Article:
Compression of textures (which is exceptionally good quality, i doubt anyone would see the different between compressed and non-compressed textures nowadays) means textures take up a lot less space then 10 years ago.

FMV's would have to be 1080p (which i doubt they will be, even top PC games that use FMV's only use a low resolution and simply scale upwards) plus last longer then 2 hours plus the adddition of all game data for the limit of blu-ray to be even reached.

The fact is, by the end of the PS3's lifespan i'd be surprised if even DVD-DL discs are at their limit when it comes to games. With graphics progressing forwards, FMV's dont even need to be used (as has been noticed theres been a sharp increase in cut-scenes using the in-game engine over the past 3-4 years).

HD sound (as you call it) has been around for eons in the form of lossless codecs and these take up next to nothing compared to the sizes of movies. Besides there is no such thing has 'HD' sound, since sound has pretty much reached the pinnicle with lossless (bitrates dont matter with lossless if the exact audio is there, just organised more efficently), sound is simply not a progressive technology.

You people really need to read up about effective compression use in games, music and movies, before going round spouting 'Blu-ray is gonna make games awesome!!'.

Programmers are CPU and GPU bound, they are certainly not space bound by any means, not for quite a while.


By masher2 (blog) on 7/6/2006 12:12:39 PM , Rating: 2
> "its just not possible to even use up 25GB of assets."

25 years ago, people were saying it wasn't possible to use up 64K of RAM. Not 64 Meg-- 64K.

We can assume at least a five-year lifespan for the PS3. I feel quite confident that more than one game will exceed 25GB by then. My son is currently beta-testing a (PC-based) game that requires 20-25GB. Who knows what the market will be like in 5 years?

> "even top PC games that use FMV's only use a low resolution and simply scale upwards) "

Yes of course...but WHY do they do so? Primarily because they don't have the space to ship the resultant video...not unless they want to create a higher-cost multidisk installation.


By robber98 on 7/6/2006 12:33:42 PM , Rating: 2
quote:
its just not possible to even use up 25GB of assets.


Nothing is impossible; imagination and creativity make everything possible ;)


8 layers ...
By VooDooAddict on 7/5/2006 2:36:20 PM , Rating: 1
Wow ... 8 layers? Can HD-DVD layer like that? If not that looks like the first serious advantage I've seen for Blu-Ray. Sure I knew blu-ray had more storage then HD-DVD but I had no idea it could layer that deep.




RE: 8 layers ...
By lucyfek on 7/5/2006 2:50:19 PM , Rating: 2
how many dl-dvd do you buy? close to none? is it because of price? i think the same will happen with br media. single layer will be the most affordable and purchased option out of all to come. 25GB is fine especially at high burn speed. more layer is great but not at n times the price of single layer (where n exceeds the square of the number of layers, linear relation would be welcome, but nowhere to be seen).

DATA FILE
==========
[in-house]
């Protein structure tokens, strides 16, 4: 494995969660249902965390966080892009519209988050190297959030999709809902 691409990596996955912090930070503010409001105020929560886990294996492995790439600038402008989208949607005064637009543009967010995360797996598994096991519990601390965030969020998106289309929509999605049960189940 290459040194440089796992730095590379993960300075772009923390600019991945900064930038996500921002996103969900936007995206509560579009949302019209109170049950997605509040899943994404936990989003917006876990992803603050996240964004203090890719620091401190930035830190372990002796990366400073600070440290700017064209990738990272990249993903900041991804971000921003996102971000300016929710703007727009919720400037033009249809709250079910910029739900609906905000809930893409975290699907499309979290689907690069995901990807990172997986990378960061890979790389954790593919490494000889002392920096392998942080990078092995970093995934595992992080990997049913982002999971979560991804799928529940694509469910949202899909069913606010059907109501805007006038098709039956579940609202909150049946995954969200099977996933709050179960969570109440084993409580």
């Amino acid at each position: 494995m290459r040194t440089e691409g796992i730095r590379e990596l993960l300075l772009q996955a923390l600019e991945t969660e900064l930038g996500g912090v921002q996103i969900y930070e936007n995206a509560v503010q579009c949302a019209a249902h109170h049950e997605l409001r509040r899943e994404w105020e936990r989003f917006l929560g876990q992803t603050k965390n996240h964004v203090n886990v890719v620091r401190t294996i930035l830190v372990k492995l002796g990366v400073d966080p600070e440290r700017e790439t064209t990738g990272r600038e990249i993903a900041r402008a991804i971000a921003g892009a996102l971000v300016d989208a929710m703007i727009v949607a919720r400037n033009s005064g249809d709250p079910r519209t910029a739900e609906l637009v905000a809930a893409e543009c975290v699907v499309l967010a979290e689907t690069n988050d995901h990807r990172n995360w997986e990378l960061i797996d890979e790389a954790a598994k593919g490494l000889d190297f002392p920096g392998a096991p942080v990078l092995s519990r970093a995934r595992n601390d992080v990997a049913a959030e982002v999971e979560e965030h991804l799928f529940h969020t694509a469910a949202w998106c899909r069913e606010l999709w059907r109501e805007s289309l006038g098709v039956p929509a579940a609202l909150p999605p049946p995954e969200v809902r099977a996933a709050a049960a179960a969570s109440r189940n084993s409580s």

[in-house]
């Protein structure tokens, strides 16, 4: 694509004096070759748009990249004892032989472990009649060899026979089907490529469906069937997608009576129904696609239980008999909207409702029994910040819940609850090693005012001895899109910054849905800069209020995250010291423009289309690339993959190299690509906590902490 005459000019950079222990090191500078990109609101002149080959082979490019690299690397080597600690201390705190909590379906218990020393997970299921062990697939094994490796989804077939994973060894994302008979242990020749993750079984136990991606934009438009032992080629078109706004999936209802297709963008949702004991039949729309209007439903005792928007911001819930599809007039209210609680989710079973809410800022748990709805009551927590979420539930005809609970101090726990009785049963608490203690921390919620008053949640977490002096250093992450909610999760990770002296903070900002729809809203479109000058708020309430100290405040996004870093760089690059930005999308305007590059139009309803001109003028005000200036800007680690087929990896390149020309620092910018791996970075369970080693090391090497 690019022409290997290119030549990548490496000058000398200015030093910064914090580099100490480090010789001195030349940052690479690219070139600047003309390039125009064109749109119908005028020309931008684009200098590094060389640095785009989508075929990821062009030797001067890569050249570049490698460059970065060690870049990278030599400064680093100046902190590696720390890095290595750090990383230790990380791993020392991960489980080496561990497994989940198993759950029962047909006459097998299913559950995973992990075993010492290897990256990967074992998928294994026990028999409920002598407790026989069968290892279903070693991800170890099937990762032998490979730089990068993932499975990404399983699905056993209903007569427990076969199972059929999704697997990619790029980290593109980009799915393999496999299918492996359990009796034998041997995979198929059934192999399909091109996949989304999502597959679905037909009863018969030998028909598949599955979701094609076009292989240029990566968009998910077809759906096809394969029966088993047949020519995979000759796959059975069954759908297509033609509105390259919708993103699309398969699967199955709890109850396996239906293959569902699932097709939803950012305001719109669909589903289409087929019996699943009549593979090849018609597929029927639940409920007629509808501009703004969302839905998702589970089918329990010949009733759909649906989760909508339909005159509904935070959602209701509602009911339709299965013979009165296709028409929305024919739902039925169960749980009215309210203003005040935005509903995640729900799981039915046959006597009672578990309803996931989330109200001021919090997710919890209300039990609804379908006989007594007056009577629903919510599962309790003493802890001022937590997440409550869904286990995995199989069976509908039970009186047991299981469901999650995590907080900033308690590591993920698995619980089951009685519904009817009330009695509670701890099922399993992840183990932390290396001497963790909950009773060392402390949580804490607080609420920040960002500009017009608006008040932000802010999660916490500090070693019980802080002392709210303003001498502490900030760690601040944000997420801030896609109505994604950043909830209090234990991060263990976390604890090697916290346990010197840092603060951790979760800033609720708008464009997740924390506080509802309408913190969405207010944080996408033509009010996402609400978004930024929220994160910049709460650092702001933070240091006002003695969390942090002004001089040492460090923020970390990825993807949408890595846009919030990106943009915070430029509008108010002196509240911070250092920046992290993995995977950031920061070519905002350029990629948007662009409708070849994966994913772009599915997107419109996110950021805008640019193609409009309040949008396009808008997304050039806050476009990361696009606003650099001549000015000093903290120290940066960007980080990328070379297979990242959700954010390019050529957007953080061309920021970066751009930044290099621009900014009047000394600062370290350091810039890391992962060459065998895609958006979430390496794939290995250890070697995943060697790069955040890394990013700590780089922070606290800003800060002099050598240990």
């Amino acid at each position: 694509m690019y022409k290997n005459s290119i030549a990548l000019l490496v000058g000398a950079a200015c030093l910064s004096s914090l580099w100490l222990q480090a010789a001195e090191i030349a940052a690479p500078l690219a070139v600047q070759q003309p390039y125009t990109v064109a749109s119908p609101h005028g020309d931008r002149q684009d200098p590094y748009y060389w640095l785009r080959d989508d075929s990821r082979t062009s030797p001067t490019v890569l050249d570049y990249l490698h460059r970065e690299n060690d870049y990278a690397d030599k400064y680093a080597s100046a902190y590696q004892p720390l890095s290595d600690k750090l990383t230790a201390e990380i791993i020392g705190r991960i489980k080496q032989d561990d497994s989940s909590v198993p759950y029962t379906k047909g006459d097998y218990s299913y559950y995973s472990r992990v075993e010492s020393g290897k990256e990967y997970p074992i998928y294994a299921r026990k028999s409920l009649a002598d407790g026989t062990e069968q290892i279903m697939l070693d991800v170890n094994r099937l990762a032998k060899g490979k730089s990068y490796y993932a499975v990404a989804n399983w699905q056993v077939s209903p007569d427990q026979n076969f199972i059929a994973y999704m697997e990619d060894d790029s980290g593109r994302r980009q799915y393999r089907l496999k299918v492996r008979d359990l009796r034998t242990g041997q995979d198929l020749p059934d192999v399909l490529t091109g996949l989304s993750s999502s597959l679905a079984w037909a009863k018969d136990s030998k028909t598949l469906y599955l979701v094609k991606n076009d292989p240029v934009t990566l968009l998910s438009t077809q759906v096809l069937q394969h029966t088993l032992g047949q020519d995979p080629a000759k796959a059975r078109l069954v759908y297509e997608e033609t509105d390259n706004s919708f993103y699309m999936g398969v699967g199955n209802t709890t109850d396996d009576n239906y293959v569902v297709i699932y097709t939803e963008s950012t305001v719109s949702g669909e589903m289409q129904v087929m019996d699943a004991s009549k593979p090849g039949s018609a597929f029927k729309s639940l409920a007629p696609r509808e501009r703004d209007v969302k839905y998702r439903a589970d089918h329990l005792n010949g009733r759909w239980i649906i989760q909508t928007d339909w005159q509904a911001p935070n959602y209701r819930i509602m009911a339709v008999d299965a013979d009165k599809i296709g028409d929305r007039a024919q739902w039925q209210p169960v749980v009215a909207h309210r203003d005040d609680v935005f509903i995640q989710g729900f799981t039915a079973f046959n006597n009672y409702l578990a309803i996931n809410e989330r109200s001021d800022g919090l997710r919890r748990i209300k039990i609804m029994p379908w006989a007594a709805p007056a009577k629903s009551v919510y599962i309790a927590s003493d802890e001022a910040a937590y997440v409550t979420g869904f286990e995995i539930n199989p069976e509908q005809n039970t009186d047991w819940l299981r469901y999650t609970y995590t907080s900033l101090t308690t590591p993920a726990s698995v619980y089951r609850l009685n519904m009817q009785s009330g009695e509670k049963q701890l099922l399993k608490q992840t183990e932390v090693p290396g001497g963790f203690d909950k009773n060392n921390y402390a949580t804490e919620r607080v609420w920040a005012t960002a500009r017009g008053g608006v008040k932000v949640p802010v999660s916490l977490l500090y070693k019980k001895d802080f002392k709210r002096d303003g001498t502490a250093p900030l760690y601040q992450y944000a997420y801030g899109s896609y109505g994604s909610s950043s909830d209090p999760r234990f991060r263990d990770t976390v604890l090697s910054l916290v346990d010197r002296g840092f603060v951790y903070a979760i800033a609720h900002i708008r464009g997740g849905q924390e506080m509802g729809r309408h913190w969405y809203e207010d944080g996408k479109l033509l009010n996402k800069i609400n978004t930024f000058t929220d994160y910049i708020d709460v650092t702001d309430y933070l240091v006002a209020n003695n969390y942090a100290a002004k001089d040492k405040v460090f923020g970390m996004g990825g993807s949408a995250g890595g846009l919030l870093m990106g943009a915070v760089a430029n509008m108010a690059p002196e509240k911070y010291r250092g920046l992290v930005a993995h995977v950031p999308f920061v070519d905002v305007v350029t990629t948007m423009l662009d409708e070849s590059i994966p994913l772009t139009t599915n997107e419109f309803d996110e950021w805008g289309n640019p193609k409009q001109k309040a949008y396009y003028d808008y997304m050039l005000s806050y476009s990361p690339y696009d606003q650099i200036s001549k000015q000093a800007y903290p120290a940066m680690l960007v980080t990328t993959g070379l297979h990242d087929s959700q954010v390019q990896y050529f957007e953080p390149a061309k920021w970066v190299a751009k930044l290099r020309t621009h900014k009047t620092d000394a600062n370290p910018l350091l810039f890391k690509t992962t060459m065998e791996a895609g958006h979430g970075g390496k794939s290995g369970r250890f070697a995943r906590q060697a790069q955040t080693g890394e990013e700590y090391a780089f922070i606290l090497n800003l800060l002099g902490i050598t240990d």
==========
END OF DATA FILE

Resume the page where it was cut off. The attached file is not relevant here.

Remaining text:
RE: 8 layers ...
By robber98 on 7/5/2006 7:18:25 PM , Rating: 2
Well... you are right, I didn't get any DL-DVD. Price is only part of the reason. The main reason is DL-DVD isn't enough for my video files in 1080P. I need something like Blue-ray or HD-DVD to store my video files. It seems to me that Blue-ray solution is more scalable then HD-DVD and price should come down within a year or 2.


RE: 8 layers ...
By 9nails on 7/8/2006 6:09:20 AM , Rating: 2
quote:
...It seems to me that Blue-ray solution is more scalable then HD-DVD and price should come down within a year or 2.


...which is just about the time that I will be looking to replace my home movie camera and needing to archive those birthday and holiday videos. And DRM in either BD or HD DVD have me looking for alternatives. In a year or two, perhaps I'll simply employ an inexpensive storage array for my movies and bypass disc storage all together.


RE: 8 layers ...
By Visual on 7/5/2006 9:16:17 PM , Rating: 3
recordable dl dvds are expencive because they use totally different specifications. they are like a strap-on extension to the original specs.

bluray was intended for high-capacity rewritable media from the ground up, so there won't be such significant price differences.

the launch prices for single and dual layer discs have already been announced, and duals are roughly just double the price. linear relation, as good as it gets i think.
we'll have to see if they drop in price equally fast though, and also at what prices the 4 and 8 layer discs might launch at.

and just for the record (and for those that asked) hd-dvd current specs top out at 2 layers, and there were plans to extend it to 3 but that'd take more than half the disc depth and i think they decided just making the discs double-sided, double layer is better.


RE: 8 layers ...
By namechamps on 7/6/2006 12:05:22 AM , Rating: 2
HD triple layer was never canceled. It is a writable format only just like this.

Both HD triple layer (45GB) and BlueRay 4 layer (100GB) are for data storage not movies. ie R & RW not ROM.

So this 100GB disk WILL NOT play in your set top blueray player. The BlueRay video format top outs @ dual layer. Your set top player would not understand what to do with this disk.

So big question comes down to cost. If Blueray can deliver of $$ / GB and equal HD-DVD then I think it will win in data storage. Funny thing is one format could win in video/movie industry and another could win in data storage relm.